New Report Warns of Increasing CyberthreatsEmail This
Malware and phishing attacks are on the rise. Malware, or malicious software, can gather sensitive information or gain access to private computer systems. McAfee Labs detects 240 new malware threats every minute. They also note that mobile malware increased by 17 percent in the second quarter of the year, reinforcing the importance of keeping our mobile devices secure.
Phishing takes the form of an email or message pretending to be from a trustworthy entity, usually linking to a website luring people to enter sensitive information. Phishing attacks have also increased; almost a million new phishing sites were created in the past year, according to McAfee's report. Not only has the number increased but the attacks seem to be getting more sophisticated. Digital media, especially social media, has made it easier for hackers and phishers to research and understand their targets-their work, interests and passions-and to trick people into clicking through harmful links in emails.
What should the average person take from McAfee's Threats Report? Mainly the importance of keeping your information and identity secure while using the web. Protect yourself in advance and save the time and cost of being hacked.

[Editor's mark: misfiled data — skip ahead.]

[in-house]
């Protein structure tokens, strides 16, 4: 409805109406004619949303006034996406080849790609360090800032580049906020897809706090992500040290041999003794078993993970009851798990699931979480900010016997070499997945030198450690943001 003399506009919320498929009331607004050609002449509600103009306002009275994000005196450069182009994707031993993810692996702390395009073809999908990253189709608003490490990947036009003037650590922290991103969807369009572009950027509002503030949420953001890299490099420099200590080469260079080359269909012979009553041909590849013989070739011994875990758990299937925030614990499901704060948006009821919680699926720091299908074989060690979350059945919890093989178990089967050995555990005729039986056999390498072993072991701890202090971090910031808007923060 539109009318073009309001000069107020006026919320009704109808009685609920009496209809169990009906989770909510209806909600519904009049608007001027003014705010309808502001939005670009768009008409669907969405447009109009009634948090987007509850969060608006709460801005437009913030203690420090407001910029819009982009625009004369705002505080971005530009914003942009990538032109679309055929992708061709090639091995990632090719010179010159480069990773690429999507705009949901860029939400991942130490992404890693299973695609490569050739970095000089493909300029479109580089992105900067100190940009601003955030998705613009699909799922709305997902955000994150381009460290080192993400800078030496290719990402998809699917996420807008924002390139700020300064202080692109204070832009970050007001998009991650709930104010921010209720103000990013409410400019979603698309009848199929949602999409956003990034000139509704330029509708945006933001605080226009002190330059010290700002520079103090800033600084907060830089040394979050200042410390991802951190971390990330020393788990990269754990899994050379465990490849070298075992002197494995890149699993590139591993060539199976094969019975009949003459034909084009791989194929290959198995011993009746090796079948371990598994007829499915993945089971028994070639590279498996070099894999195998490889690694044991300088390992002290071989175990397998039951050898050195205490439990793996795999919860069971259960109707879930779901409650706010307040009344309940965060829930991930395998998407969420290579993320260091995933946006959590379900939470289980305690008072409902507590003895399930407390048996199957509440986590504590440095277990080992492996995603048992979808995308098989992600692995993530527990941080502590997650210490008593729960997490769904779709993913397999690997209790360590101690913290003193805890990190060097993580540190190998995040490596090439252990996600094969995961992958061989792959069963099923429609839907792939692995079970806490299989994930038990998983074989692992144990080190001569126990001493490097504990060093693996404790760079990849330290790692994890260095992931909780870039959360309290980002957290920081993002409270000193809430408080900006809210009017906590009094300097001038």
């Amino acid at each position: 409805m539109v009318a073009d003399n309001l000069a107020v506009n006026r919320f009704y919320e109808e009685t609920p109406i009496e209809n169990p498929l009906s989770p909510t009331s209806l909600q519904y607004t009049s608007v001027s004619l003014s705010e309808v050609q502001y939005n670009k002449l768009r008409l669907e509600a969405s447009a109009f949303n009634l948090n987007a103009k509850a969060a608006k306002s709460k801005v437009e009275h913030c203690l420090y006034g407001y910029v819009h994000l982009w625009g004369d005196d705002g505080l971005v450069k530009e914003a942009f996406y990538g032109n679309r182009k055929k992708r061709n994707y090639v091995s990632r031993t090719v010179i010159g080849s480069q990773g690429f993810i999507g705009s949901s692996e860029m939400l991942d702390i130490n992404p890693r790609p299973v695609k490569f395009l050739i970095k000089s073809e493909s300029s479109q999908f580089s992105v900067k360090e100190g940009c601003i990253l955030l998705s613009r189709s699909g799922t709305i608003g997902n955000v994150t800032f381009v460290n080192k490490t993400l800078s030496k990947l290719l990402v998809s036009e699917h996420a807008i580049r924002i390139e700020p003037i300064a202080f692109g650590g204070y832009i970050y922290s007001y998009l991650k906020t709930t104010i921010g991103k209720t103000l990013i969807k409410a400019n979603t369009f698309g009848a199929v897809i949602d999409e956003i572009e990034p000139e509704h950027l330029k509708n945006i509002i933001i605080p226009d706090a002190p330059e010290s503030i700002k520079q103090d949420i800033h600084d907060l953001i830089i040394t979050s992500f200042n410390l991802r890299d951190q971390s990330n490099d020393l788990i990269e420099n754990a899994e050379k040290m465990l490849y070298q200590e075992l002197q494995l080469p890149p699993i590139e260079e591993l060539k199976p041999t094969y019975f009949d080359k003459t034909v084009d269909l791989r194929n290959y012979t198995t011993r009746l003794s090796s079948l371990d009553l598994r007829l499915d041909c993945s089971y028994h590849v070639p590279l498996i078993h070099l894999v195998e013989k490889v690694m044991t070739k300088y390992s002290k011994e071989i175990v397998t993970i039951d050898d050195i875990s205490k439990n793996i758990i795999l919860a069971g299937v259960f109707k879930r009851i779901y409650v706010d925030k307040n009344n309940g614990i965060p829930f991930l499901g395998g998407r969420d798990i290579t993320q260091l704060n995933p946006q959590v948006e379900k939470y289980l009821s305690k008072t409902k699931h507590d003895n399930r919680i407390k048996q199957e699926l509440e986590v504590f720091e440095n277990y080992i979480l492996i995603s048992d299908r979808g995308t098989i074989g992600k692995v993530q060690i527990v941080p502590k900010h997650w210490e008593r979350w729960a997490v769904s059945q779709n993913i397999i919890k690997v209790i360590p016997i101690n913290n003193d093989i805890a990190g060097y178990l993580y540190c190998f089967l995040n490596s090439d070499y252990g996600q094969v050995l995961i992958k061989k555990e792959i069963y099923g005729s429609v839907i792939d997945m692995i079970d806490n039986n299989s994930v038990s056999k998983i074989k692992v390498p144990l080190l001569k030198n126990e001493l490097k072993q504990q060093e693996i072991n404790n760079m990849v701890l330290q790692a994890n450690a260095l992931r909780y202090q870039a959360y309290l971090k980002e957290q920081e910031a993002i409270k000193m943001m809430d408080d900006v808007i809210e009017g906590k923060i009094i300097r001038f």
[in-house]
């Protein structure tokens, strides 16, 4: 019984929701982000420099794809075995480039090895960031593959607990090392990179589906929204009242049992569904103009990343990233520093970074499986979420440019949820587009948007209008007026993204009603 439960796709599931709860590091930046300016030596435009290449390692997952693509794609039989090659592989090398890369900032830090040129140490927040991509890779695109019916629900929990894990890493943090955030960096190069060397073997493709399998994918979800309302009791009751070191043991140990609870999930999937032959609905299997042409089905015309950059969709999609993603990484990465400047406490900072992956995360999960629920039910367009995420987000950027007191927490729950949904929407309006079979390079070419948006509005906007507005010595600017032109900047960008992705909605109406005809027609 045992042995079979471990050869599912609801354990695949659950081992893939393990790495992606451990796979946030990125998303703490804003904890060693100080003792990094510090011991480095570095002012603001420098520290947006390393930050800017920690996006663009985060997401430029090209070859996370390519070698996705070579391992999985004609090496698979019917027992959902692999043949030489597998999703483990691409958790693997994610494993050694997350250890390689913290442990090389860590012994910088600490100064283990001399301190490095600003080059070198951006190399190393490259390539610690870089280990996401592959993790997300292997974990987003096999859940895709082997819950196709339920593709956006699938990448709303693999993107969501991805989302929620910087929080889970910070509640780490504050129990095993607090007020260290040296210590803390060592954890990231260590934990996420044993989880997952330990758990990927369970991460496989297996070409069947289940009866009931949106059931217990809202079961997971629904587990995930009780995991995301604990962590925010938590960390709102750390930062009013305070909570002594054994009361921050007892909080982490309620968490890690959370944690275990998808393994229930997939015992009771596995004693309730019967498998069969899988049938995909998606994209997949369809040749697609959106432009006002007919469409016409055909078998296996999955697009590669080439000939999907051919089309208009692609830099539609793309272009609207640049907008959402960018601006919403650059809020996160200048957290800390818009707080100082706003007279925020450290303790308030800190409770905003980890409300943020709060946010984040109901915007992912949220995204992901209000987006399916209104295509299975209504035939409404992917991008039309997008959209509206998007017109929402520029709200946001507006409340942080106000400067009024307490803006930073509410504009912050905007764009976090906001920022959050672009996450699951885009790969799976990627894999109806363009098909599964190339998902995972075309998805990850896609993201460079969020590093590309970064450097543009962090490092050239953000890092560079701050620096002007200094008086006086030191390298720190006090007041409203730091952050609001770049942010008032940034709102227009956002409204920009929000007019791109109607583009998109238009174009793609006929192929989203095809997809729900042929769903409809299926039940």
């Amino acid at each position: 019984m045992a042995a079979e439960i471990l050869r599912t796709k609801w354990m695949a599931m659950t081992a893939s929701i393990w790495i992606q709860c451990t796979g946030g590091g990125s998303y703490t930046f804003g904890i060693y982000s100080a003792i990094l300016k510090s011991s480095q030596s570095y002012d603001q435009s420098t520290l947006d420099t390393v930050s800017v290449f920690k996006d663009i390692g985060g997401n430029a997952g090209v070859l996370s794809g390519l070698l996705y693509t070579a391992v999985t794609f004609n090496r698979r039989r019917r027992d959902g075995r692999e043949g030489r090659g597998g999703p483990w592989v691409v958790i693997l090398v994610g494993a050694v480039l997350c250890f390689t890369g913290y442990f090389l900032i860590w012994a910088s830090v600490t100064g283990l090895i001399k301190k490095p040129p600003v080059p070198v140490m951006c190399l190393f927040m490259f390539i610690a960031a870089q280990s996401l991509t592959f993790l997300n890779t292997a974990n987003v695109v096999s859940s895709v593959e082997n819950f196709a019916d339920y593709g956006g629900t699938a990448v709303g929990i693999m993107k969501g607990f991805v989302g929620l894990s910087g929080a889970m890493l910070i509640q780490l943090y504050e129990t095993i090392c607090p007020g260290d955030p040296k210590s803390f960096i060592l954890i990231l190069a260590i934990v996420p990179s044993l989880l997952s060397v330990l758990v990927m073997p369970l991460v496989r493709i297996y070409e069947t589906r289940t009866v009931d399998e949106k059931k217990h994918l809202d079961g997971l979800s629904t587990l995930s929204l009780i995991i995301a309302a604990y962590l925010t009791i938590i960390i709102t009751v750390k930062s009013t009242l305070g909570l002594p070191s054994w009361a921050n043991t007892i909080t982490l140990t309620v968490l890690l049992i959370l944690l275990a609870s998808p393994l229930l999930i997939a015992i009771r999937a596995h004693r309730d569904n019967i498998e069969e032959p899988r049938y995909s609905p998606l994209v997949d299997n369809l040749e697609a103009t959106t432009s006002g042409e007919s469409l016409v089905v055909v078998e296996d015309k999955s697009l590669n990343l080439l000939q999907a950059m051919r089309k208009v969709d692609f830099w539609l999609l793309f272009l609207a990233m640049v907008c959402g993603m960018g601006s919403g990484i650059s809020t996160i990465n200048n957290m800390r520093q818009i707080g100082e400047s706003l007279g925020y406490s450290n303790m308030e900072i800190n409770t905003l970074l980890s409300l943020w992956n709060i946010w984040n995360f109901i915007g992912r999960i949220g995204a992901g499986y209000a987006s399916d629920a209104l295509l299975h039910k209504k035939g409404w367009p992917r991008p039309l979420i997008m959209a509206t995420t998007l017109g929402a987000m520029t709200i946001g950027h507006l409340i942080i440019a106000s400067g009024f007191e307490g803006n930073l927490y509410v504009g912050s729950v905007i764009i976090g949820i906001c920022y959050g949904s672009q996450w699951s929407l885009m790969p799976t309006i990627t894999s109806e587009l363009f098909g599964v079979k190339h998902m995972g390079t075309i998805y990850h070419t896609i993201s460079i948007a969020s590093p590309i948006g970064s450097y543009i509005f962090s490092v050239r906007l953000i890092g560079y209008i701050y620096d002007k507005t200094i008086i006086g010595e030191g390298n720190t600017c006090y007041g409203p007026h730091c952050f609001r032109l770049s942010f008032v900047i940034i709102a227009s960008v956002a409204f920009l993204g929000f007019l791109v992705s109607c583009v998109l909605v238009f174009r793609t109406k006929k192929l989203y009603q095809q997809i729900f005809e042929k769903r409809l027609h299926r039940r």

Experts recommend not clicking on links or attachments in any unsolicited emails. Amazon, UPS, PayPal, eBay, Bank of America and HSBC are the brands most mimicked by phishing sites. Unsure of whether or not the email is a threat? Call the company that supposedly sent it and talk with a customer service representative about the content of the email.
If you do open an unsolicited email, here are some safe steps you can take:
- Open a new browser and visit the website that supposedly sent the email; check to see if it's promoting the same offer that has been sent to you.
- Mouse over the link in the email and look at the lower left corner of the screen to see if the domain name matches the company supposedly sending the email.
- If you must click on the link, once it's open it should still show the same domain name. If it doesn't, and it asks you for financial information like a bank account number or social security number, do not provide the information. If the opened link now has a different domain name, even if it's not requesting financial information, the identity thief may have opted to infect your computer with a virus.